religion, self-understanding, culture, history
In 1967 an article was published which kick-started a discussion that is still going on among sociologists today. The subject of the article is American civil religion and the writer is the American sociologist Robert Bellah who claims that every nation and every people has a religious self-understanding. He advocates an American civil religion that is separated from other denominations and established religious institutions, but just like them demands recognition and understanding. Bellah defines this Civil Religion as " ... A genuine apprehension of universal and transcendental religious reality as seen in or . . . as revealed through the experience of the American people.1 His main argument is that in every inaugural address by any American president you can find a reference to God. This is not a specific god, but because God is a concept that almost everyone can relate to, whether it being the Christian, Muslim, Hindu or Jewish god, it is a reference that leaves no one out. And that is the main point of the concept that Bellah named American civil religion: To find a common ground that will help to unite the people of a nation. And this is part of the theme of this essay.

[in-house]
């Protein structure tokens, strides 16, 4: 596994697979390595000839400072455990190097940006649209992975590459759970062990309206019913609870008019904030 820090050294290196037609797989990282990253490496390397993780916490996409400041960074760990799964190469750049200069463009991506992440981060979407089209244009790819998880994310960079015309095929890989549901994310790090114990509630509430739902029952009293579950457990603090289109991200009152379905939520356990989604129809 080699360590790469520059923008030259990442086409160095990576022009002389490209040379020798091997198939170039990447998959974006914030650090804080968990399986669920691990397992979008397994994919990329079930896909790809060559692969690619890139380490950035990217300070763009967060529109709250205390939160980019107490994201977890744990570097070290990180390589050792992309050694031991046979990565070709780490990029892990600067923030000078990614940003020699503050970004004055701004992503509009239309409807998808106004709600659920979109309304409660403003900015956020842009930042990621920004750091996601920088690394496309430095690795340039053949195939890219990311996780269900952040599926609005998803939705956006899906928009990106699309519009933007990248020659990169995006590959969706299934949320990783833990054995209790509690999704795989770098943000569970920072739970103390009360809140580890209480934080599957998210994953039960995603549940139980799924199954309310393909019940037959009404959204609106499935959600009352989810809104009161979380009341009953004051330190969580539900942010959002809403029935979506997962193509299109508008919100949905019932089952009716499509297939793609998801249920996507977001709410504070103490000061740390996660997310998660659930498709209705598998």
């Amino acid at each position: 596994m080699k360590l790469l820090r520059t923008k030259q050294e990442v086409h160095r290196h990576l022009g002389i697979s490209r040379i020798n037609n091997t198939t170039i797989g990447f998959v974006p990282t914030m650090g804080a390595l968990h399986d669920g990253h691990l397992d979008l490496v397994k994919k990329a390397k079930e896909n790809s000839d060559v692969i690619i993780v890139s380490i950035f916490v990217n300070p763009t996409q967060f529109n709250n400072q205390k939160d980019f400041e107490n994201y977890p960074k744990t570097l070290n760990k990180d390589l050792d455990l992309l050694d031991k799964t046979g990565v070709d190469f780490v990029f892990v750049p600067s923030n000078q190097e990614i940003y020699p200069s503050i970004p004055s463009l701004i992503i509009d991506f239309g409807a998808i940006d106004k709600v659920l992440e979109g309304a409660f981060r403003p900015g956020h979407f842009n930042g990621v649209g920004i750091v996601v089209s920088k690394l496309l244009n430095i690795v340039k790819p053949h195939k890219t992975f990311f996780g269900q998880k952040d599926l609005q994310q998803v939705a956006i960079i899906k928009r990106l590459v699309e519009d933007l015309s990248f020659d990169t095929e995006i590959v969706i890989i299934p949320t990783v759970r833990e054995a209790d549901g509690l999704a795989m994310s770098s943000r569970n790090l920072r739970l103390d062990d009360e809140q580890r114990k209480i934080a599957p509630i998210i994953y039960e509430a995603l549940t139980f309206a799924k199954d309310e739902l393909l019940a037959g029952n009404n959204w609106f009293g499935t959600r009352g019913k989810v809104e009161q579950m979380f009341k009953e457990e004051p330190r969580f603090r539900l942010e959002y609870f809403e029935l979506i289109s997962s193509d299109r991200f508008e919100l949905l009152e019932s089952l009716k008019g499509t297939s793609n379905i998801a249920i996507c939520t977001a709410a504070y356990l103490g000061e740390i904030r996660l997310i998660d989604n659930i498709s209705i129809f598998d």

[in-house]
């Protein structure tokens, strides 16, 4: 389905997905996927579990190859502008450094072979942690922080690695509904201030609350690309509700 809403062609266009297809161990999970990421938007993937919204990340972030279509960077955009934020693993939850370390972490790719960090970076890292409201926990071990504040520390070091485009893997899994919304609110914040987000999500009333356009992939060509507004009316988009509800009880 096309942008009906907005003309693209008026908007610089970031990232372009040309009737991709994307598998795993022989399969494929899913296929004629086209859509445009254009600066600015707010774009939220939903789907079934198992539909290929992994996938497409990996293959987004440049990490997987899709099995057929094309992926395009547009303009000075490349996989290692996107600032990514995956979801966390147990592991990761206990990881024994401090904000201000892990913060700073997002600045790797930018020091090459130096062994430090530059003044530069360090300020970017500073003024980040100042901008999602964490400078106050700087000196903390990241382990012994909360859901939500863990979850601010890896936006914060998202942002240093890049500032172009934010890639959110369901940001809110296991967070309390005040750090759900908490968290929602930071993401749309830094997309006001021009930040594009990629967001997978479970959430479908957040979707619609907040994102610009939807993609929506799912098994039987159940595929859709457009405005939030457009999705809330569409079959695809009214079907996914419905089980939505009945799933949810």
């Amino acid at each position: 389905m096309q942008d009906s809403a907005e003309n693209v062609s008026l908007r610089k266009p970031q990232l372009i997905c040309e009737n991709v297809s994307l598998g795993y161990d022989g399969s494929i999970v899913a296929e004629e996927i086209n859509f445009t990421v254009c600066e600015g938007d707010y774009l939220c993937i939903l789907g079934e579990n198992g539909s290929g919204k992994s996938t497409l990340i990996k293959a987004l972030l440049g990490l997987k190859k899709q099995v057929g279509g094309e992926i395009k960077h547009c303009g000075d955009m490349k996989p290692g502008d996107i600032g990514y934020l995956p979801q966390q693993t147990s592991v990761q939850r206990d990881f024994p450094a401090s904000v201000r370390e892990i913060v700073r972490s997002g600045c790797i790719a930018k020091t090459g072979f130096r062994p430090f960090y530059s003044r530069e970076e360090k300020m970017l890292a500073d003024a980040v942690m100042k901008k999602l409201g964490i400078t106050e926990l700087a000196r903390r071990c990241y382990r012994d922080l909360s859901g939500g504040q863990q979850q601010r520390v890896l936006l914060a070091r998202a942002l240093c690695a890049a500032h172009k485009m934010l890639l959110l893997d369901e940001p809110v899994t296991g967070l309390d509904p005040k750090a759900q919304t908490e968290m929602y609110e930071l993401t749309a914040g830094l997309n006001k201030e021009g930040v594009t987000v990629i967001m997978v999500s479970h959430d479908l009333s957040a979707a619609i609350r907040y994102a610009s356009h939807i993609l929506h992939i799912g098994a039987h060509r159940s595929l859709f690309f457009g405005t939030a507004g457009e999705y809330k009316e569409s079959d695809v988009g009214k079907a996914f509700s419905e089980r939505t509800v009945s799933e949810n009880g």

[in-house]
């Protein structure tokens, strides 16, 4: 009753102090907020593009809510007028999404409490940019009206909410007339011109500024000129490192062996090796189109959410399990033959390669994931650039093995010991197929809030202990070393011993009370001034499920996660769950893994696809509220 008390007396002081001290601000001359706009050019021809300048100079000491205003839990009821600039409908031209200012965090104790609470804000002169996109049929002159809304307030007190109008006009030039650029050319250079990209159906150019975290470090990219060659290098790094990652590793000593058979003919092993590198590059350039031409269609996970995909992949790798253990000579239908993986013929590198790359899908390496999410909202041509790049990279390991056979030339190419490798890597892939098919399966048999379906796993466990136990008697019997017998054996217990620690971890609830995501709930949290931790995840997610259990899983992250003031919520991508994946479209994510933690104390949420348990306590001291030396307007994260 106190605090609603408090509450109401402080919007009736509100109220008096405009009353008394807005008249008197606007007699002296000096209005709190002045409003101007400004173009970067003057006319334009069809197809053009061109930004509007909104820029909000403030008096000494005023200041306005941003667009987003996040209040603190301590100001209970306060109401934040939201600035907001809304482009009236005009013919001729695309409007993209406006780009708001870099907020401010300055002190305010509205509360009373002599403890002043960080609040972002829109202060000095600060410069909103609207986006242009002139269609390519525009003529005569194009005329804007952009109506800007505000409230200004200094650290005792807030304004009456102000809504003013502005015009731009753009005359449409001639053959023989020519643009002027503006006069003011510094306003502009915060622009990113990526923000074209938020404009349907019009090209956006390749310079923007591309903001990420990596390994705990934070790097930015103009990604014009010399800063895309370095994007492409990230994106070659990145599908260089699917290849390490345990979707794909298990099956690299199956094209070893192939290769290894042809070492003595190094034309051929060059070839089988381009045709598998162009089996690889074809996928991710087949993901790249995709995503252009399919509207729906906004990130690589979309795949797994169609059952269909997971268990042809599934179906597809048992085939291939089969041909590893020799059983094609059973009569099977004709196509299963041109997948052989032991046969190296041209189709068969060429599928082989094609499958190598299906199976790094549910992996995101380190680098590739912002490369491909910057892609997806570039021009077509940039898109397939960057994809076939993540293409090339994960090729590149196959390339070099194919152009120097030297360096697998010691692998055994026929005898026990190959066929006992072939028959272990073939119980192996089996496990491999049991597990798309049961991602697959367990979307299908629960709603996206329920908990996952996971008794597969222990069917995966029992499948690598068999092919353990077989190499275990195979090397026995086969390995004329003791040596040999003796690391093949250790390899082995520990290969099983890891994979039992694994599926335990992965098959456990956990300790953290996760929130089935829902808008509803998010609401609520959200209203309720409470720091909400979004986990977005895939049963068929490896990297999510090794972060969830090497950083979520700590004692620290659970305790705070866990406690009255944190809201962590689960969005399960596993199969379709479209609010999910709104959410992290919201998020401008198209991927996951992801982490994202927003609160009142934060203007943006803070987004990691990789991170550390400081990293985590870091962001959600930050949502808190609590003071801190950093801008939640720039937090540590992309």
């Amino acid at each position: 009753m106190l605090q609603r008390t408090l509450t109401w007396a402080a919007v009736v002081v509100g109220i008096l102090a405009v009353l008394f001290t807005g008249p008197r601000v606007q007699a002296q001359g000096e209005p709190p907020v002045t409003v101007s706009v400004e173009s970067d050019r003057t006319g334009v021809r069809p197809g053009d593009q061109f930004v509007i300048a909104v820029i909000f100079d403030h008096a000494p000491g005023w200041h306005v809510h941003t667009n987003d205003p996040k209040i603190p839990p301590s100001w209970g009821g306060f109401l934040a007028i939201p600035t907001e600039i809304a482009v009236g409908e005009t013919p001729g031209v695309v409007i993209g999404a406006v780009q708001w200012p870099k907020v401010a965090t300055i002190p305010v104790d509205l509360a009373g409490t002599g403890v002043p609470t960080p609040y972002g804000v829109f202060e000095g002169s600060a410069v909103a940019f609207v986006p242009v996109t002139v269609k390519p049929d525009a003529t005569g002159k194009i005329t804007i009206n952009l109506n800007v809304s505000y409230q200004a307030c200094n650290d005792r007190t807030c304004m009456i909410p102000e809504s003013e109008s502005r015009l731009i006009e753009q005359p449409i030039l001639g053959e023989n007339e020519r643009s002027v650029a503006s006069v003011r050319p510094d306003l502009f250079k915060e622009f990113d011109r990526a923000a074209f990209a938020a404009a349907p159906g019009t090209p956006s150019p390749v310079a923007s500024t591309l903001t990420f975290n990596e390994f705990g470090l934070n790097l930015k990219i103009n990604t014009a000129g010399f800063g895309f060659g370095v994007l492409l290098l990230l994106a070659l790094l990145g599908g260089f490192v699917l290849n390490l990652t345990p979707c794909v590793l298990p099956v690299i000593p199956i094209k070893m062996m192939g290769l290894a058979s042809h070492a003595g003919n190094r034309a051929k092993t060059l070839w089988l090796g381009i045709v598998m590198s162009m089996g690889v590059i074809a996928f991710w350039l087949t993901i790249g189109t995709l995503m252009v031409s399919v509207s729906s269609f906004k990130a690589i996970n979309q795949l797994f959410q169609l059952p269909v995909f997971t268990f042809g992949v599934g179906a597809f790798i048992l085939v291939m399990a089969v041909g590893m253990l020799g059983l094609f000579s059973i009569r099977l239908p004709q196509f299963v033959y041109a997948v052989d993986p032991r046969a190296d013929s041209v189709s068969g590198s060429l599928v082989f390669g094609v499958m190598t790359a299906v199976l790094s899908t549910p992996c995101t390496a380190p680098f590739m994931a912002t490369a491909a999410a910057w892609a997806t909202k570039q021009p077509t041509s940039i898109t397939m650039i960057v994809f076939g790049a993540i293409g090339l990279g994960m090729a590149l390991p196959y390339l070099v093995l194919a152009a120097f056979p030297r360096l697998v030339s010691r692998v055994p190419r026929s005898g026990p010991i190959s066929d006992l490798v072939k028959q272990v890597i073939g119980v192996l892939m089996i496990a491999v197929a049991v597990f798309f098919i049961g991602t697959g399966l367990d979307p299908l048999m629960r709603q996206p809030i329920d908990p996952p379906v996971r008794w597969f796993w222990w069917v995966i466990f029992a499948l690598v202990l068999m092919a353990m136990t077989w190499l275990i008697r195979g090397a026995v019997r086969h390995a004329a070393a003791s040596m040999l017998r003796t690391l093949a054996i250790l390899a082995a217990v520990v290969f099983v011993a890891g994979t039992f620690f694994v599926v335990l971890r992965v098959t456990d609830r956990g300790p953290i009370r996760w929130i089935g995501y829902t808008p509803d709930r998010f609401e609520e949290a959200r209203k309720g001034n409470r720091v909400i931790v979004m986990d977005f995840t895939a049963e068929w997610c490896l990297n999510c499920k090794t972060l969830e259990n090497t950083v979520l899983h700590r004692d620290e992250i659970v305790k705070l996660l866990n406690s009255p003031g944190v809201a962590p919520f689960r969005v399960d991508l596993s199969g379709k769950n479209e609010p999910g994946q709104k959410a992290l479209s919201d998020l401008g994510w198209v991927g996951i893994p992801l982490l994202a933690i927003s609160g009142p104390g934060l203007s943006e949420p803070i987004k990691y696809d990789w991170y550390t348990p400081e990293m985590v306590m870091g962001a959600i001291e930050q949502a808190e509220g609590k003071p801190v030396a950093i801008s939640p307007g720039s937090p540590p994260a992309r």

"On Danish-American Cultural Identity,"
The Bridge: Vol. 36:
1, Article 6.
Available at: https://scholarsarchive.byu.edu/thebridge/vol36/iss1/6